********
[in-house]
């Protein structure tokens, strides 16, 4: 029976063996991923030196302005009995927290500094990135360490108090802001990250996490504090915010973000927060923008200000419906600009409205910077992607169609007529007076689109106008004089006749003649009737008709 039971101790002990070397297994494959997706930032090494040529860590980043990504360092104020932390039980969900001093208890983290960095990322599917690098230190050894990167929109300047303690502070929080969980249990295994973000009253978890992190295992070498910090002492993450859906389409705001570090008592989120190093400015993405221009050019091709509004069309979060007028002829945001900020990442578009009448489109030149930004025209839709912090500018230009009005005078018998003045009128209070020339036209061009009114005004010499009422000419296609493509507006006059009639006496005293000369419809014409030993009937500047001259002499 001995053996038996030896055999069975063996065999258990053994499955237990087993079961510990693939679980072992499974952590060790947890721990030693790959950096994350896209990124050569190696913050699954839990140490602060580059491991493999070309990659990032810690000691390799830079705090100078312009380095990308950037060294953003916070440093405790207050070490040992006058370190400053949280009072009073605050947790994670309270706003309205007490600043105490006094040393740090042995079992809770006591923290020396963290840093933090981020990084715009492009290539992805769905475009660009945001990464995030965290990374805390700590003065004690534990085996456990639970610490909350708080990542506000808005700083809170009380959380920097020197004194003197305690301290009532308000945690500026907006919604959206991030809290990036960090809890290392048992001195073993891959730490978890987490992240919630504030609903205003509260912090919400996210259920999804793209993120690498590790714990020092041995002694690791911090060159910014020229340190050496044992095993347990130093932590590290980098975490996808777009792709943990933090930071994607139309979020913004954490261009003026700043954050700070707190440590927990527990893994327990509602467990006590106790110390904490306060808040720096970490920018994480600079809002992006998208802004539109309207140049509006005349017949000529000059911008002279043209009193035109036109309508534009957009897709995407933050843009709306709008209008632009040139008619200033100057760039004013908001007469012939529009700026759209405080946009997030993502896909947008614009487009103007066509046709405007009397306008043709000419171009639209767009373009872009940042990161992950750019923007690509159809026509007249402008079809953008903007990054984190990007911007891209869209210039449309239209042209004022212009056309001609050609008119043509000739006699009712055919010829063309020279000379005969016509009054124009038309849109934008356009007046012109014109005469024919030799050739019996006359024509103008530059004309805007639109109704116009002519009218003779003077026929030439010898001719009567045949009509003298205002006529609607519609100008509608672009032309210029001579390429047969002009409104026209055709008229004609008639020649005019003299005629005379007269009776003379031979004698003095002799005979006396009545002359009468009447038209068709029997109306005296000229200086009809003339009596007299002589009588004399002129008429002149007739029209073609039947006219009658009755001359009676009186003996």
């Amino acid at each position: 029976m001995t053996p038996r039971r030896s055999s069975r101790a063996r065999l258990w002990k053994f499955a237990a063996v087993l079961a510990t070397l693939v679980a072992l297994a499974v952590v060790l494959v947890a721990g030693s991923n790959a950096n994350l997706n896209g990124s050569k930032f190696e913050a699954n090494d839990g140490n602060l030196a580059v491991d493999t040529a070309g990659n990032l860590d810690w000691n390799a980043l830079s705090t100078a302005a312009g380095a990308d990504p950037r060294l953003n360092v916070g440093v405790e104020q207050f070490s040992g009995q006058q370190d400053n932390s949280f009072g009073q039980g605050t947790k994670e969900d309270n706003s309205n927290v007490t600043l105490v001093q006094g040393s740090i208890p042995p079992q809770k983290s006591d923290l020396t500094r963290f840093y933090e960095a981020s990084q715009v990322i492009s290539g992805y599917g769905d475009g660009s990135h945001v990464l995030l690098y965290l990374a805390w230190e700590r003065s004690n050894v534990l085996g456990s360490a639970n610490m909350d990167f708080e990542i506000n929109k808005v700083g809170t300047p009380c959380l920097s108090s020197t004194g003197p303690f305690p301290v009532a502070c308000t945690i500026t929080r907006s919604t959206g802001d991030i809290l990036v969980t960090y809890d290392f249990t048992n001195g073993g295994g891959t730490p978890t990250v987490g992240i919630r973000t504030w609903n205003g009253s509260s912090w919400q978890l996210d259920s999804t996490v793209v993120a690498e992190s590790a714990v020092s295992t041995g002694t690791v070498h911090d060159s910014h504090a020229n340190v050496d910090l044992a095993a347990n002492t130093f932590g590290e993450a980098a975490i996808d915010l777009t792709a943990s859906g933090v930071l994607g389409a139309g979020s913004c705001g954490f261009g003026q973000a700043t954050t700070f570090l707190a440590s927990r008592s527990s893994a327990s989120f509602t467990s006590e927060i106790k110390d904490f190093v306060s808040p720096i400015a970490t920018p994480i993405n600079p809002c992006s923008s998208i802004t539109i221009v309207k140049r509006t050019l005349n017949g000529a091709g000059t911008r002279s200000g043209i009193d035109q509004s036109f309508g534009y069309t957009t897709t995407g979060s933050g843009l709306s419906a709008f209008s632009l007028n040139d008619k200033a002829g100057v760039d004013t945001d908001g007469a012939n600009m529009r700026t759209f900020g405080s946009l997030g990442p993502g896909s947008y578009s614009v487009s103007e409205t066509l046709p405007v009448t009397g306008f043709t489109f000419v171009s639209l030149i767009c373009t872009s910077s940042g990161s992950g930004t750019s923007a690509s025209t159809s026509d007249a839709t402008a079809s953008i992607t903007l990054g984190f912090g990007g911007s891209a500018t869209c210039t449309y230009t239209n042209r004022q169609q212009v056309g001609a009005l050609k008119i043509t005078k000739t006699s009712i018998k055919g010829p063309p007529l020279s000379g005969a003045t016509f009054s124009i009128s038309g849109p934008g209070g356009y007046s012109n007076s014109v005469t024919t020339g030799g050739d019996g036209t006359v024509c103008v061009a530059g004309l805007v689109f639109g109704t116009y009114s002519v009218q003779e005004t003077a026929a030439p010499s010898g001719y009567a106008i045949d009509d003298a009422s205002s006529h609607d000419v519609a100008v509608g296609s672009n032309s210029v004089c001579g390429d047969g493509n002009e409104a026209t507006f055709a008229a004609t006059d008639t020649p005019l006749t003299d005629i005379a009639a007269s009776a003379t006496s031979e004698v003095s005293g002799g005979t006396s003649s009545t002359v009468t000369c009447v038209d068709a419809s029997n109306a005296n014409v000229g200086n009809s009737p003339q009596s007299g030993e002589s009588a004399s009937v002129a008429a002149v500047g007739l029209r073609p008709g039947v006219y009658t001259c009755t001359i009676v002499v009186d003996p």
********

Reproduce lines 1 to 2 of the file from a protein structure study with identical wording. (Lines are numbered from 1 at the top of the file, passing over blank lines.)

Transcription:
[in-house]
């Protein structure tokens, strides 16, 4: 029976063996991923030196302005009995927290500094990135360490108090802001990250996490504090915010973000927060923008200000419906600009409205910077992607169609007529007076689109106008004089006749003649009737008709 039971101790002990070397297994494959997706930032090494040529860590980043990504360092104020932390039980969900001093208890983290960095990322599917690098230190050894990167929109300047303690502070929080969980249990295994973000009253978890992190295992070498910090002492993450859906389409705001570090008592989120190093400015993405221009050019091709509004069309979060007028002829945001900020990442578009009448489109030149930004025209839709912090500018230009009005005078018998003045009128209070020339036209061009009114005004010499009422000419296609493509507006006059009639006496005293000369419809014409030993009937500047001259002499 001995053996038996030896055999069975063996065999258990053994499955237990087993079961510990693939679980072992499974952590060790947890721990030693790959950096994350896209990124050569190696913050699954839990140490602060580059491991493999070309990659990032810690000691390799830079705090100078312009380095990308950037060294953003916070440093405790207050070490040992006058370190400053949280009072009073605050947790994670309270706003309205007490600043105490006094040393740090042995079992809770006591923290020396963290840093933090981020990084715009492009290539992805769905475009660009945001990464995030965290990374805390700590003065004690534990085996456990639970610490909350708080990542506000808005700083809170009380959380920097020197004194003197305690301290009532308000945690500026907006919604959206991030809290990036960090809890290392048992001195073993891959730490978890987490992240919630504030609903205003509260912090919400996210259920999804793209993120690498590790714990020092041995002694690791911090060159910014020229340190050496044992095993347990130093932590590290980098975490996808777009792709943990933090930071994607139309979020913004954490261009003026700043954050700070707190440590927990527990893994327990509602467990006590106790110390904490306060808040720096970490920018994480600079809002992006998208802004539109309207140049509006005349017949000529000059911008002279043209009193035109036109309508534009957009897709995407933050843009709306709008209008632009040139008619200033100057760039004013908001007469012939529009700026759209405080946009997030993502896909947008614009487009103007066509046709405007009397306008043709000419171009639209767009373009872009940042990161992950750019923007690509159809026509007249402008079809953008903007990054984190990007911007891209869209210039449309239209042209004022212009056309001609050609008119043509000739006699009712055919010829063309020279000379005969016509009054124009038309849109934008356009007046012109014109005469024919030799050739019996006359024509103008530059004309805007639109109704116009002519009218003779003077026929030439010898001719009567045949009509003298205002006529609607519609100008509608672009032309210029001579390429047969002009409104026209055709008229004609008639020649005019003299005629005379007269009776003379031979004698003095002799005979006396009545002359009468009447038209068709029997109306005296000229200086009809003339009596007299002589009588004399002129008429002149007739029209073609039947006219009658009755001359009676009186003996």